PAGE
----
As more South Africans adjust to the new normal of working from home, questions arise around whether employees can claim tax, says Joon Chong, partner at law firm Webber Wentzel.
Chong noted that there are very limited circumstances when salaried employees are able to claim deductions for expenses incurred in providing services to an employer.
Travel expenses from home to the employer’s office are not claimable as deductions. Expenses incurred in maintaining a home office are also not claimable except in specific circumstances set out in the Income Tax Act, she said.
”An individual who runs a business from home as a sole-proprietor or independent consultant is usually not restricted in claiming home office expenses proportionate to the area used for business.
“Such individuals can claim rent, rates, interest on the bond, cleaning, repairs and wear and tear allowances on business equipment.”
However, Chong said that an individual who earns remuneration from an employer can only claim these home office expenses if:
- Their home office is equipped for and regularly and exclusively used by the individual to work for the employer for which they earn remuneration;
- At least 50% of their remuneration is variable (such as commissions or bonuses) and at least 50% of working hours are spent away from the employer’s office. If the individual has less than 50% of remuneration as variable payments, they can still claim home office expenses if they spend more than 50% of working hours working from home.
“The lockdown has demonstrated to individuals and their employers that remote working arrangements can work successfully. It may well be more efficient for an individual to continue working for two or three days in their home office even after the lock down has eased.
”With the easing of lockdown, employers are requiring their employees to return to work for a limited number of days in a week on a shift or teams basis to minimise potential Covid-19 exposure in the workplace,” Chong said.
This means that salaried employees could spend more than 50% of aggregate working hours in the 2021 year of assessment (12 months ending 28 February 2021) working in their home office, she said.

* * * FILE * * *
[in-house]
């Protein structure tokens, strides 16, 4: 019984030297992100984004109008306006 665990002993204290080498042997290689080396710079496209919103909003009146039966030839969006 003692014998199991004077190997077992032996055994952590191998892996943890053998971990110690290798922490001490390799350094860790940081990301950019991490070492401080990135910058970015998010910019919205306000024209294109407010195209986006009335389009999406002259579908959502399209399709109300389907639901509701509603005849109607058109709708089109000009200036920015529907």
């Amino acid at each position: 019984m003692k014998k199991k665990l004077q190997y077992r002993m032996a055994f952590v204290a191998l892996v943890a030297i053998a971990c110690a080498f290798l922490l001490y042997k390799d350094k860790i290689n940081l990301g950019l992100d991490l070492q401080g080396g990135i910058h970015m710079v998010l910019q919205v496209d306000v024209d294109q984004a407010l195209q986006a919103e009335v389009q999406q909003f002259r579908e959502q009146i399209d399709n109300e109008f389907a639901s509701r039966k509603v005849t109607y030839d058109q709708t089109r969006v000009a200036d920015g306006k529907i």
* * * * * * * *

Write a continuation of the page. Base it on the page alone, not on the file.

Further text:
“If these employees intend claiming home office expenses in their ITR12 tax return for the 2021 year of assessment, they should retain invoices and statements of these expenses, and prepare a running spreadsheet of the number of days worked at home for the tax year,” the tax expert said.
“Any communication from the employer to work from home during lockdown, or shift days after easing of lockdown would also be useful to justify the number of days worked in this spreadsheet. Repairs to the home office specifically will be allowed in full. Repairs to the building in general, however, must not be included in total costs.”
Chong said that these documents need to be retained for five years and submitted to SARS should the ITR12 return be selected for verification.
She added that the calculation of square metre of home office area, relative to the total residence, with the same ratio applied to expenses such as rates and interest, also need to be submitted.
The flip side of claiming home office expenses as deductions is that on selling their homes, these employees would need to exclude any capital gains from the home office portion of the house from the primary residence capital gains exclusion, said Chong.
“This exclusion provides for capital gains of up to R2 million on the disposal of a taxpayer’s primary residence or all capital gains if the selling price is less than R2 million, to be disregarded,” she said.
In the short term, Chong said that it may be easier for employees who have to work from home during the lockdown to claim home office expenses from their employer on a reimbursive basis with supporting invoices.
“Costs which can be claimed include fibre connectivity, cell phone, stationery, and computer equipment, if these have been incurred mainly in the employer’s business.
“These amounts would not be part of remuneration and no PAYE would be withheld from the reimbursed payments. However, this method requires more involvement from the employer due to the need to check and approve the expenses.”
Chong said that if the employee is acquiring any asset on behalf of the employer for use in the employee’s home mainly for the employer’s business, the employer can claim input VAT on the reimbursements.
“It is preferable for invoices to be in the employer’s name if possible. However, if the employee is acquiring the asset as principal, then the employer would not be able to claim VAT on the reimbursed amounts.”